Becoming an Investor Relations Champion

Published  9 MIN READ

What role can treasury play in Investor Relations (IR), and what value can be added? TMI talks to Dino Nicolaides, Managing Director, Head of Treasury Advisory UK & Ireland, Redbridge Debt & Treasury Advisory, and new President of the Association of Corporate Treasurers, about the demands of fulfilling the IR role.

Generally, what is the purpose and primary goal of IR activity, and when would an IR team be required?

Treasury is the nexus of vital corporate financial data. It also has the skills and knowledge needed to translate this data into usable information for a range of internal and external stakeholders. This makes treasury the ideal partner for IR activities. And given that the world is in such a volatile state, being able to quickly provide usable financial information is increasingly important if those stakeholders are to remain well-informed and happy.

The IR aim is to remove as many barriers to investing as possible, whether on the debt side, where instruments such as bonds are issued, or on the equity side, where shares are issued. An IR function may be divided into two, splitting debt and equity, with very different approaches, but the process of keeping investors happy from an IR perspective is similar.

A joined-up approach is preferred, where sharing is the watchword. If a robust framework is built around the IR process, then it ensures nothing is missed and engagement with investors is optimised. Indeed, where equity IR builds a story for investors to push into the public domain, so the debt team can quite easily leverage this story to use with its potential funding providers.

Of course, whatever funding mechanism is selected, the proceeds will have a multitude of potential uses. If needed to fund a major capex, for example building a new production facility, the IR team has a role to play in engaging with stakeholders as early as possible to form a view and then begin explaining that story.

The first principles of IR are based on the bridging of a gap, says Nicolaides. In many organisations, especially (but not exclusively) those that are listed, there is often a degree of divorce between management and ownership, he notes. “This means investors and key stakeholders often have asymmetric information about the financial affairs and future prospects of that organisation.”

IR is tasked with managing communications between the executive leadership of the organisation and the financial community. By doing do, it should provide an accurate account of company affairs – its business, governance, financial performance and prospects – to those stakeholders. This is focused on managing expectations and helping them make informed decisions regarding their stake in the business. Such decisions are ultimately reflected in the company’s market valuation and share price.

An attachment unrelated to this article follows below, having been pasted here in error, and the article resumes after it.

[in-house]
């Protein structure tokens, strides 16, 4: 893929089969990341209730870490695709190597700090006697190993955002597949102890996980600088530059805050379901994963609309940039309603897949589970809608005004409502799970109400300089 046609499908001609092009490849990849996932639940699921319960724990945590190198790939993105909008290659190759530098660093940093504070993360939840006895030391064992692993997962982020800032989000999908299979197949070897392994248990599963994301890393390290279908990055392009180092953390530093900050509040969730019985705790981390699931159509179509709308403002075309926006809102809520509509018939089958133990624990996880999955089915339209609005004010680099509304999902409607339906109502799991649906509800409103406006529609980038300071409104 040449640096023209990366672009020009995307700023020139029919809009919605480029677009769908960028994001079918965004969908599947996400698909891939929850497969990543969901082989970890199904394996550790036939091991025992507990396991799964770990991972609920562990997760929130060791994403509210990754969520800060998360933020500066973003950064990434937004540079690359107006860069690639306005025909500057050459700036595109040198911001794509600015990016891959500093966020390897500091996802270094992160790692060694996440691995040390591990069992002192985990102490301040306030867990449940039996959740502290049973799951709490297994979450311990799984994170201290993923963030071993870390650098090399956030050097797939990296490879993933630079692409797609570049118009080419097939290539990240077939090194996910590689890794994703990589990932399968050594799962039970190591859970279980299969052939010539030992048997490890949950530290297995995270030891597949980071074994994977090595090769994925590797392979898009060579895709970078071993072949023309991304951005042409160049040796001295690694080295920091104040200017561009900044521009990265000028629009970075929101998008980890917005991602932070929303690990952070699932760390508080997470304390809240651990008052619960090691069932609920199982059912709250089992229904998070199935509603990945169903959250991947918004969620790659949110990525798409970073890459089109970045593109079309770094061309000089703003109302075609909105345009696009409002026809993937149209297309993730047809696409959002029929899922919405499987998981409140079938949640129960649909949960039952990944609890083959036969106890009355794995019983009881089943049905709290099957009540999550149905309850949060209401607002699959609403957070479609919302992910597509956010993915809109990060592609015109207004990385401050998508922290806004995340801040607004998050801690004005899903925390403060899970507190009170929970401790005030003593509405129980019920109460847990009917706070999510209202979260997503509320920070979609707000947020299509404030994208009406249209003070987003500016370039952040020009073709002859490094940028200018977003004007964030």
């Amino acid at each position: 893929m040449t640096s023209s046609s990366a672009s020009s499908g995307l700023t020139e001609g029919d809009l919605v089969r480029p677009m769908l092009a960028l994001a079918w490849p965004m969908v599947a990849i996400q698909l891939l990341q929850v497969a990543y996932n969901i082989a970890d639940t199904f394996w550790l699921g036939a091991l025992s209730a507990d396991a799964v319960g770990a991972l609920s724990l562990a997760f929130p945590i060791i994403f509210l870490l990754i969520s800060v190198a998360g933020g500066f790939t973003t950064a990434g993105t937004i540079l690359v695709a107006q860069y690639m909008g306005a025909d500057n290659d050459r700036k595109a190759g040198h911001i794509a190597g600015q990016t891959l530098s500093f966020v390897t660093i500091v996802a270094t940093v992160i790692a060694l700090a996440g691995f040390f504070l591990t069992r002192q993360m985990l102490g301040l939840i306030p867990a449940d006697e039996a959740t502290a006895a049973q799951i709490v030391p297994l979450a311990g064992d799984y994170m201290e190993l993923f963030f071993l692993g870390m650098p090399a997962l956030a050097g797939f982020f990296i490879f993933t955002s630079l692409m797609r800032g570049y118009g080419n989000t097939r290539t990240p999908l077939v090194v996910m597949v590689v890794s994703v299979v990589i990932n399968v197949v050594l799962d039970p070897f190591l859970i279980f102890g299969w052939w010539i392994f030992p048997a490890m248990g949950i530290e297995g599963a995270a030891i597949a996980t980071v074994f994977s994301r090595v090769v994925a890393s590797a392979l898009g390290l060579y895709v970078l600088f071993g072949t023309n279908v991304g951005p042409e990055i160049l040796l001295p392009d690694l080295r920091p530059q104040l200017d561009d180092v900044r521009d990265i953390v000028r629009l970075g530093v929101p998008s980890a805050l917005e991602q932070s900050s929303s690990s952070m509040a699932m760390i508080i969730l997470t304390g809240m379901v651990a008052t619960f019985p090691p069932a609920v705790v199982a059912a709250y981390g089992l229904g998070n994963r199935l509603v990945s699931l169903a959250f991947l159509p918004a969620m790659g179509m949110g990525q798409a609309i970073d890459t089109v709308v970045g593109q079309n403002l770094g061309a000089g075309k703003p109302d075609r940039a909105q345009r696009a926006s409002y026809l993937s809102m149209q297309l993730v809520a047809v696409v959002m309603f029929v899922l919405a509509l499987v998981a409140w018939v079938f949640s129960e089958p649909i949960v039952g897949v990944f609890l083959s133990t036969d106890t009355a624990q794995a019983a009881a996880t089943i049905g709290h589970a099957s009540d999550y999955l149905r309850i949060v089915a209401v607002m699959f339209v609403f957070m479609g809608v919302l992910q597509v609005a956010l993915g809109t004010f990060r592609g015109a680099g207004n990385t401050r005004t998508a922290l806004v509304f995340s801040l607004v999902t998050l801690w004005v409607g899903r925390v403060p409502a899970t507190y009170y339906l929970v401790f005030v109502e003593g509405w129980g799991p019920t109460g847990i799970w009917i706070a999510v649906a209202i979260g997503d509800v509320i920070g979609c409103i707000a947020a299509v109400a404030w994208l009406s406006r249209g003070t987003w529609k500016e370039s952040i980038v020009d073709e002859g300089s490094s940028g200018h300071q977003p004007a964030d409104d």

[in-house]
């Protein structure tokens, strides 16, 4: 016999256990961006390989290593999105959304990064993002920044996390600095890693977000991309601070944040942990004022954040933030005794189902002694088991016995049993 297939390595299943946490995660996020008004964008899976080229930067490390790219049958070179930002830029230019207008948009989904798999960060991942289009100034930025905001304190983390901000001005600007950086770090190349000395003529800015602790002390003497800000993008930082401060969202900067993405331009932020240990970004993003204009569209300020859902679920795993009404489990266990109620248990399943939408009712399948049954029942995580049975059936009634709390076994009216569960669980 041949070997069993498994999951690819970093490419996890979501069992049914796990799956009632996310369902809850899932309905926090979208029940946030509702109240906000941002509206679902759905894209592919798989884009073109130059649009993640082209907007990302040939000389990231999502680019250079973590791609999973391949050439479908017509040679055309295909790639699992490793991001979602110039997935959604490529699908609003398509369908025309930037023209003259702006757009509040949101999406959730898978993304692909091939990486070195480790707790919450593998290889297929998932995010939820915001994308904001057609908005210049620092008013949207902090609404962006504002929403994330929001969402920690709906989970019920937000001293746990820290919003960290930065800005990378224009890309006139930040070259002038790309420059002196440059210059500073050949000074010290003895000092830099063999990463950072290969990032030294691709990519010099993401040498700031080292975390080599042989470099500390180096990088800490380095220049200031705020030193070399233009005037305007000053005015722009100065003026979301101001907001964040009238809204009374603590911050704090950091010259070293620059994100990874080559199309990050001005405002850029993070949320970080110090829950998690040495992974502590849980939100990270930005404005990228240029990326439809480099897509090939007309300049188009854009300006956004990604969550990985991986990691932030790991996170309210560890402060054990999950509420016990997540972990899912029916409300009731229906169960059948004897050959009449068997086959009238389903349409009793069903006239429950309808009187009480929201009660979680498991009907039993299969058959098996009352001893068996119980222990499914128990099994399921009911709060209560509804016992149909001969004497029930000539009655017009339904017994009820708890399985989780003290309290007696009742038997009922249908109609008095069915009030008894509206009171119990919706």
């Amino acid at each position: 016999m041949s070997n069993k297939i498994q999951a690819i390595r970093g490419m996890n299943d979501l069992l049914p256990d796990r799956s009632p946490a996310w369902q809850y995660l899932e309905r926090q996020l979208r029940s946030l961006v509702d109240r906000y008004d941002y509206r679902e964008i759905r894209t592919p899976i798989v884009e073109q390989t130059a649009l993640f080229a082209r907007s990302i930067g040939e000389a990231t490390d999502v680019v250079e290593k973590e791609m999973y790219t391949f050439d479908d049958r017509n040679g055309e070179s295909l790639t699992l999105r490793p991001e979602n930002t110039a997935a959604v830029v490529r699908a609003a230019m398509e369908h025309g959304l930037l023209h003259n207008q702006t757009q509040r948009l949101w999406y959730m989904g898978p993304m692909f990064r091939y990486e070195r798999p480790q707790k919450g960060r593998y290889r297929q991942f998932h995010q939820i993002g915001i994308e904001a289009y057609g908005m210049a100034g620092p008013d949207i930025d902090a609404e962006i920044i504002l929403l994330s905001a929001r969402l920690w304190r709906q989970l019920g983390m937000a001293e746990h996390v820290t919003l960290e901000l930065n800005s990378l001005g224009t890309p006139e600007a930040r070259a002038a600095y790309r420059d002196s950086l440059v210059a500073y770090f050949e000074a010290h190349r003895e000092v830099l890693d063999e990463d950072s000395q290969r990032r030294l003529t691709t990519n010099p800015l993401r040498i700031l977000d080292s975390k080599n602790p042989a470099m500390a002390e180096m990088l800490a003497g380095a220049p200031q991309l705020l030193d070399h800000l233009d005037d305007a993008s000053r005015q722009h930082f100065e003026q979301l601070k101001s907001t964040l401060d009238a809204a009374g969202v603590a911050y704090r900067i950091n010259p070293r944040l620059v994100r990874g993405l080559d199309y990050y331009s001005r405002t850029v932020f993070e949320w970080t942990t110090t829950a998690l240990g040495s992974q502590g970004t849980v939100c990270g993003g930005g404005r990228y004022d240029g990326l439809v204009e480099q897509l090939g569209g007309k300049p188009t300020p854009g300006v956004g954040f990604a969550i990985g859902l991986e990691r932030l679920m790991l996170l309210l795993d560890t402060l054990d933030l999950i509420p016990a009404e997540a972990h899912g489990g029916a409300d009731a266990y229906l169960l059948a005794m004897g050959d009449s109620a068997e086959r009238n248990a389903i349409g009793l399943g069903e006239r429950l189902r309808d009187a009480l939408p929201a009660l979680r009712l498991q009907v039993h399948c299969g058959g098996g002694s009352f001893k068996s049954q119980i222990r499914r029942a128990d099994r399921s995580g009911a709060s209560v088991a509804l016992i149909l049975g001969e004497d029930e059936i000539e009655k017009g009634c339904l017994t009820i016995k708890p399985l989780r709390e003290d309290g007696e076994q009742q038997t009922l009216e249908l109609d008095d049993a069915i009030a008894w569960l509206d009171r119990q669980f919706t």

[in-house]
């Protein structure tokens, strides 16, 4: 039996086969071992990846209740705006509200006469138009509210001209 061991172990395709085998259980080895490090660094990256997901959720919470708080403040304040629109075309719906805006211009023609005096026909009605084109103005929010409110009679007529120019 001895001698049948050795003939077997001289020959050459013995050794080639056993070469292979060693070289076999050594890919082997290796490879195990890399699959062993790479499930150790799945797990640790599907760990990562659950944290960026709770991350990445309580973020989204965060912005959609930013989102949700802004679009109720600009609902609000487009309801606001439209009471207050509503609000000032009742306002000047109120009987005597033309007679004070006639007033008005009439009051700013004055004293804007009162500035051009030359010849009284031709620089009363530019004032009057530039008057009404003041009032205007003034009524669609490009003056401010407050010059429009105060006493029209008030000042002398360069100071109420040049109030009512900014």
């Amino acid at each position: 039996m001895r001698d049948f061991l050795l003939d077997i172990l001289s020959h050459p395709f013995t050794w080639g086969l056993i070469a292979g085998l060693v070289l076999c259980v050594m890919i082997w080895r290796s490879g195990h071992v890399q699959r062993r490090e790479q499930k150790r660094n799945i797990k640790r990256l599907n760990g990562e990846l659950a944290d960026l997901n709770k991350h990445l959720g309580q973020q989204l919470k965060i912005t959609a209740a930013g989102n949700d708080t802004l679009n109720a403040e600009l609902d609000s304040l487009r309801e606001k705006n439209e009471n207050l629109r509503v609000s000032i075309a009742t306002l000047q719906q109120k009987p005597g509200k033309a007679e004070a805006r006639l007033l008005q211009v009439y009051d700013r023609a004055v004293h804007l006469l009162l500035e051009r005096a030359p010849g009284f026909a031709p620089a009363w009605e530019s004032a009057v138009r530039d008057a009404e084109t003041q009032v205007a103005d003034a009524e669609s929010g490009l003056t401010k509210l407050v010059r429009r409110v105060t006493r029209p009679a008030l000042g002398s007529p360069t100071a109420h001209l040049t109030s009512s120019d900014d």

Publicly listed firms have a greater compulsion to provide such information. Indeed, those listed on a regulated market in the UK, for example, are subject to the Disclosure and Transparency rules of the UK Listing Authority. These require the reporting of financial and strategic matters to shareholders in the form of interim and annual reports. Furthermore, their press statements are also required to be issued via the Regulatory News Service (owned in the UK by the London Stock Exchange) to ensure compliance with market transparency legislation.

What are the main IR activities?

As well as publishing regular reports for shareholders, IR is also tasked with managing expectations among the wider stakeholder community, especially concerning any business or sector turbulence where the rapid provision of accurate information is essential to ensure fair market valuation is maintained. This may include the timely and sensitive release of profit warnings.

The extended community includes research analysts, banks, brokers and potential investors. The IR role will necessarily be engaged in co-ordinating shareholder meetings, roadshows and press conferences, releasing financial data and preparing financial analyst Q&As.

A corporate IR team would also regularly report to its board on financially material events, such as significant shifts in ownership in the share register, share price movements, major sector or industry news, and swings in analyst sentiment.